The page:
get a job for a tool/supply/findings company (even if it is
answering the phone and placing orders) you will get to know some
people and maybe (hopefully) get some sort of employee discounts on
tools to slowly build up your own personal shop. Just a thought.


PS… this forum is a really good place to ask questions, they’ve
been great for me and I’m sure will help even more in the future.

Leslie Anne Wright Macy

Hello Tina,

I am so sorry to hear of your bad experiences in the jewelry
employment field. Unfortunately there are employers out there that
are less than desirable. Please keep your chin up…not all
employers will crush your confidence and dreams.

As a recruiter in the jewelry industry, I have been fortunate to
help many, many fine people with new bench positions all across the
country with employers that do care. I would be happy to visit with
you and do my best to be of any assistance possible in your job
search. Please feel free to email me or contact me direct at:

	Vic Davis & Associates
	Springfield, MO
	1-866-650-6400  (toll-free)

Thank you Tina, and I wish you the best.
Vic Davis

Hi Tina D

Don’t you dare give up hope

This should just make you even more determined to make your career
where your heart is!

Long ago in a land far away (ahem) 1970 I was at uni in fine arts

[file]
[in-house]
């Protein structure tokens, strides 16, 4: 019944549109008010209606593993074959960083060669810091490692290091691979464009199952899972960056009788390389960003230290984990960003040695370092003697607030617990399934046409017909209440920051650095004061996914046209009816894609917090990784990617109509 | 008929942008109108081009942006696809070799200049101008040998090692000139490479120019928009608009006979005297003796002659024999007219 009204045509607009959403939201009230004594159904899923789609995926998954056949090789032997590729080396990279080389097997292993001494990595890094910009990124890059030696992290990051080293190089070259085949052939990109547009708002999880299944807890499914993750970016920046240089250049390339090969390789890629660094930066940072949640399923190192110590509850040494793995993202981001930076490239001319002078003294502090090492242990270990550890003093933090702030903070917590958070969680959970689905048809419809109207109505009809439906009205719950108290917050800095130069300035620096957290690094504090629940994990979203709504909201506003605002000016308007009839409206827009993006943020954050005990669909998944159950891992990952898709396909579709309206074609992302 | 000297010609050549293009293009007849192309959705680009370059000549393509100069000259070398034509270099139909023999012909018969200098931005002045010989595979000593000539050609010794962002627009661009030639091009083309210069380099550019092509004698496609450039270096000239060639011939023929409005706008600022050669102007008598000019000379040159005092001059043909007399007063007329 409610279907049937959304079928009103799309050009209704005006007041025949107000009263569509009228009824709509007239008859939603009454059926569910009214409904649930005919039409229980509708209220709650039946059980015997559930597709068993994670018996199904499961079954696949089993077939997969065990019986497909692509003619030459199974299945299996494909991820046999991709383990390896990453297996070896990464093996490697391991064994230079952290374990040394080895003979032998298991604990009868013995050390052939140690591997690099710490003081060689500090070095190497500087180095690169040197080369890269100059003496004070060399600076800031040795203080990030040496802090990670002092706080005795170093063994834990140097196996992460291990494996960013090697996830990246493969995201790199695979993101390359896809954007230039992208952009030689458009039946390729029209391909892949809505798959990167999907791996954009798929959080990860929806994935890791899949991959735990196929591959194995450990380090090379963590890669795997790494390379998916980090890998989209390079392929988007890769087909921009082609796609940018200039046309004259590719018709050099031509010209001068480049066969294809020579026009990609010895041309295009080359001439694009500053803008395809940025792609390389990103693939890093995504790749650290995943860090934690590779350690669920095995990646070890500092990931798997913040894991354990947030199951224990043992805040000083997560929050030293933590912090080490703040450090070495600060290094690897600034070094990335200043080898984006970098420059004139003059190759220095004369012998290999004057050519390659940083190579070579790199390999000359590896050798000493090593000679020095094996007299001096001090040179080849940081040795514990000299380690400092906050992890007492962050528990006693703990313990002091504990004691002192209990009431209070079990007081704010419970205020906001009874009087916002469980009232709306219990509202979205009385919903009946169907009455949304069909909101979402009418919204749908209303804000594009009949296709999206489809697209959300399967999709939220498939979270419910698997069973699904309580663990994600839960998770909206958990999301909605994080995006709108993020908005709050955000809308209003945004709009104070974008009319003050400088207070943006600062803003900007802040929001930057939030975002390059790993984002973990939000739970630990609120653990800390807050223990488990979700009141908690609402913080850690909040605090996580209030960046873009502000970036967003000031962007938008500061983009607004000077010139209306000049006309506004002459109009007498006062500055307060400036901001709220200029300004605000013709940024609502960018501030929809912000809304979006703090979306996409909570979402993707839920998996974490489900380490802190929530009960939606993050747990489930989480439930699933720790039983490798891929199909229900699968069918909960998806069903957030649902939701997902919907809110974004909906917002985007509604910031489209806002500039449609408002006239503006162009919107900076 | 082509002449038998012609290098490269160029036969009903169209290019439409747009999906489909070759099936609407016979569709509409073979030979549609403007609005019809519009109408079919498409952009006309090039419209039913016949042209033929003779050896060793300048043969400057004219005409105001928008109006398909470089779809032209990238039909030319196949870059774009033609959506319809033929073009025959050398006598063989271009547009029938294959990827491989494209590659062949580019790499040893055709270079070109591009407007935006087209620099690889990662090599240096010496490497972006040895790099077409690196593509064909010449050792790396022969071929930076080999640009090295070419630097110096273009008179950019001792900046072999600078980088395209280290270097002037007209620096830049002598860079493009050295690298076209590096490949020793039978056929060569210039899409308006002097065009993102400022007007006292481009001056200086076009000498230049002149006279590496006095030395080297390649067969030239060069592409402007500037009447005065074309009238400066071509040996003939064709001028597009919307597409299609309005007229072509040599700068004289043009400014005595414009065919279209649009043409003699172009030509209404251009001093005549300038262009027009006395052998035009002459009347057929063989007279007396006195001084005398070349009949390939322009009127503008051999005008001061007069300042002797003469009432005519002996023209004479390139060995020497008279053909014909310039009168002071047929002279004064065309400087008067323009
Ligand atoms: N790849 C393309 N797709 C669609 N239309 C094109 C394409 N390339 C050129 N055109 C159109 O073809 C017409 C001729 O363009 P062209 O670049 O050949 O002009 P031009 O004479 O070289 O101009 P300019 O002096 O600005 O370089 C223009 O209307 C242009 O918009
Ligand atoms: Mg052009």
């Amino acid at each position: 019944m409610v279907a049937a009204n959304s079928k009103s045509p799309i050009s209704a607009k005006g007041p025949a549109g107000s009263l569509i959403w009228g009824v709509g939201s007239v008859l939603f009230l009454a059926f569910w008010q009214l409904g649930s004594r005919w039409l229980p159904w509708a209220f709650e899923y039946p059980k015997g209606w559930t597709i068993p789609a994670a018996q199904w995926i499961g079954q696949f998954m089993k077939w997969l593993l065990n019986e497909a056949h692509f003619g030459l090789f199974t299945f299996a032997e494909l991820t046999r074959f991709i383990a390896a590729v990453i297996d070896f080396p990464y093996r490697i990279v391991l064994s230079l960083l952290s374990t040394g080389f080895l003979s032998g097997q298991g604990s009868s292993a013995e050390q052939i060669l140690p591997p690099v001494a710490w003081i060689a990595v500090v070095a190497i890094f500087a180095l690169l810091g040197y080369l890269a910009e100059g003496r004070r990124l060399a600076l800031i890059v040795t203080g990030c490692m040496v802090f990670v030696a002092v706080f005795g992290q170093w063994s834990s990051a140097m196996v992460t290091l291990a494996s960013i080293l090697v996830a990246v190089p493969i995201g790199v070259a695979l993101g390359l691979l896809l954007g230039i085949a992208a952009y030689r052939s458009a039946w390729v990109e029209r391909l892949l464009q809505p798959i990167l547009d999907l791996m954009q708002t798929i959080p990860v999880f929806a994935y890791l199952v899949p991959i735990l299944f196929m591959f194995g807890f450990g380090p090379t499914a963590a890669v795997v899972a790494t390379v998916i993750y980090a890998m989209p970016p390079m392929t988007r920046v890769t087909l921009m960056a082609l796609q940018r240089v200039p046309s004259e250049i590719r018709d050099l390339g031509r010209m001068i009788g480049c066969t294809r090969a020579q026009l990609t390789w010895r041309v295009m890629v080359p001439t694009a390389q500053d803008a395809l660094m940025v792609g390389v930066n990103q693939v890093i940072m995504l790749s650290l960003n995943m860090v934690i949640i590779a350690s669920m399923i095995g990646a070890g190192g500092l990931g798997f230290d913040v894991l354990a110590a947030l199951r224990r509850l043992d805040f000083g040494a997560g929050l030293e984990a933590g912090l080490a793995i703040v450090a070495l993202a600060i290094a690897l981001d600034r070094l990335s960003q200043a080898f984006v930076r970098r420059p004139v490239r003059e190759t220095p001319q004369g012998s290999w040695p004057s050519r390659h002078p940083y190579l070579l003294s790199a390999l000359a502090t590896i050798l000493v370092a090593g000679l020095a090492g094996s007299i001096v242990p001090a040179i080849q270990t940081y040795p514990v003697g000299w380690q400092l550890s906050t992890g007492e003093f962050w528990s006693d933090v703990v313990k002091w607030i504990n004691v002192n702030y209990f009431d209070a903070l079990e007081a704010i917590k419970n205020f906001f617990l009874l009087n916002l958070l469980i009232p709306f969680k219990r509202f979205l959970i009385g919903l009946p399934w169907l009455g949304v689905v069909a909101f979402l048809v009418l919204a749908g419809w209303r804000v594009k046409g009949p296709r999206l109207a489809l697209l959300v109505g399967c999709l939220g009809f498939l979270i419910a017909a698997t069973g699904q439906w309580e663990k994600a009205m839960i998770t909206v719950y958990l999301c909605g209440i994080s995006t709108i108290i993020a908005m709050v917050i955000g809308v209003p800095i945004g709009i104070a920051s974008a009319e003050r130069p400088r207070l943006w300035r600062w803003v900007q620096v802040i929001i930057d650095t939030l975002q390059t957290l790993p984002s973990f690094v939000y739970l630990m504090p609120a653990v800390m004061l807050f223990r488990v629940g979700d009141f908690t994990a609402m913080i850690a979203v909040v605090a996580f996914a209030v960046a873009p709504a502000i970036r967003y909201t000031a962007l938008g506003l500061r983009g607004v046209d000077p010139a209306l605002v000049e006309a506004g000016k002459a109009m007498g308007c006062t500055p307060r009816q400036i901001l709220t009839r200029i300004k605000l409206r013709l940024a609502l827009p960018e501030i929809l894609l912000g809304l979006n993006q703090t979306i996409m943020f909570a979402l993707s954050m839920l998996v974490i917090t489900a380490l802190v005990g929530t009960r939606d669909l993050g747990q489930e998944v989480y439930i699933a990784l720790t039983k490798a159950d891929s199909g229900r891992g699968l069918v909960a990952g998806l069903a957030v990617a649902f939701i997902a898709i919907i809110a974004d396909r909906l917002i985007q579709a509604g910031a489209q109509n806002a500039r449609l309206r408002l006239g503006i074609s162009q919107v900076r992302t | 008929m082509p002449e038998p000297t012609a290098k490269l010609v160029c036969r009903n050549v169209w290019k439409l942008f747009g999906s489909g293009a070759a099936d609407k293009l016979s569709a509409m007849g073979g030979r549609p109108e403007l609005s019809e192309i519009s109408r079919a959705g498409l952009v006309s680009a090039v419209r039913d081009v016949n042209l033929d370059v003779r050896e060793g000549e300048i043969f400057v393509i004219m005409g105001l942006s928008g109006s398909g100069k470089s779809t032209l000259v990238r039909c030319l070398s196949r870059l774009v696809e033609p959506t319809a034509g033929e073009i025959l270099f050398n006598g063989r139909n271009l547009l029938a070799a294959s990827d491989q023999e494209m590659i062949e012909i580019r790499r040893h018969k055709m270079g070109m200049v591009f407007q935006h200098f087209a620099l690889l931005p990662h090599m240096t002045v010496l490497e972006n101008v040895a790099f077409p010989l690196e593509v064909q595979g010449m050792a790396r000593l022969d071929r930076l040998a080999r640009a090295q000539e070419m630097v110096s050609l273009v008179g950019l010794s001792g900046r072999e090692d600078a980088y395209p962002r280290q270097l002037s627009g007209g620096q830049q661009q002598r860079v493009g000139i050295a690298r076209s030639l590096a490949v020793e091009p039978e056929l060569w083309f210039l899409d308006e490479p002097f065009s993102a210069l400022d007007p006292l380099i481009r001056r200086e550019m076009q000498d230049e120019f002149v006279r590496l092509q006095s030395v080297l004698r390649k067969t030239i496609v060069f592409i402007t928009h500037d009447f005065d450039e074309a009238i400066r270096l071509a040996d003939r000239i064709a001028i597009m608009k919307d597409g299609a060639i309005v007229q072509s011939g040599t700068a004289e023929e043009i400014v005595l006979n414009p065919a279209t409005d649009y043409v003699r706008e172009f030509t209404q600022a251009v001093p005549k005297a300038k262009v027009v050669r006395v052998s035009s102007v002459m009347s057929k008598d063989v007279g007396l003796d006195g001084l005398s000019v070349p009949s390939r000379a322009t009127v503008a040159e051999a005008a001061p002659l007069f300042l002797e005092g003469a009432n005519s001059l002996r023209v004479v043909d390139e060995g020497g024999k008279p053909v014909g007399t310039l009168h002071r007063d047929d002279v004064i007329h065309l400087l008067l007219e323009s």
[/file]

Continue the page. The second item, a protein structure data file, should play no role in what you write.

(sculpture being my preference), when I met European jewellery
instructor (Danish) was insisted I try his class - well darn -
there I was enjoying metalwork no end.

Went on to try finding job etc - worked for a while in trade shop,
however difference with shop foreman, so left.

I then met Austrian Goldsmith (custom work only) offered to work
free for a while so he could see work etc.

Ended up staying five years with him - when I started comment was
"You don’t know nothing" . We are now very good friends and looking
back I can see frm his point of view he was correct -

Finally started my own business (now 25 years ago) and now that I am
old and grey (chuckle), have gone back to small sculpture and
teaching which I really enjoy.

So as is well know sonmetimes the paths we take are somewhat
circular - but with tenacity etc you WILL get there

Kindest regards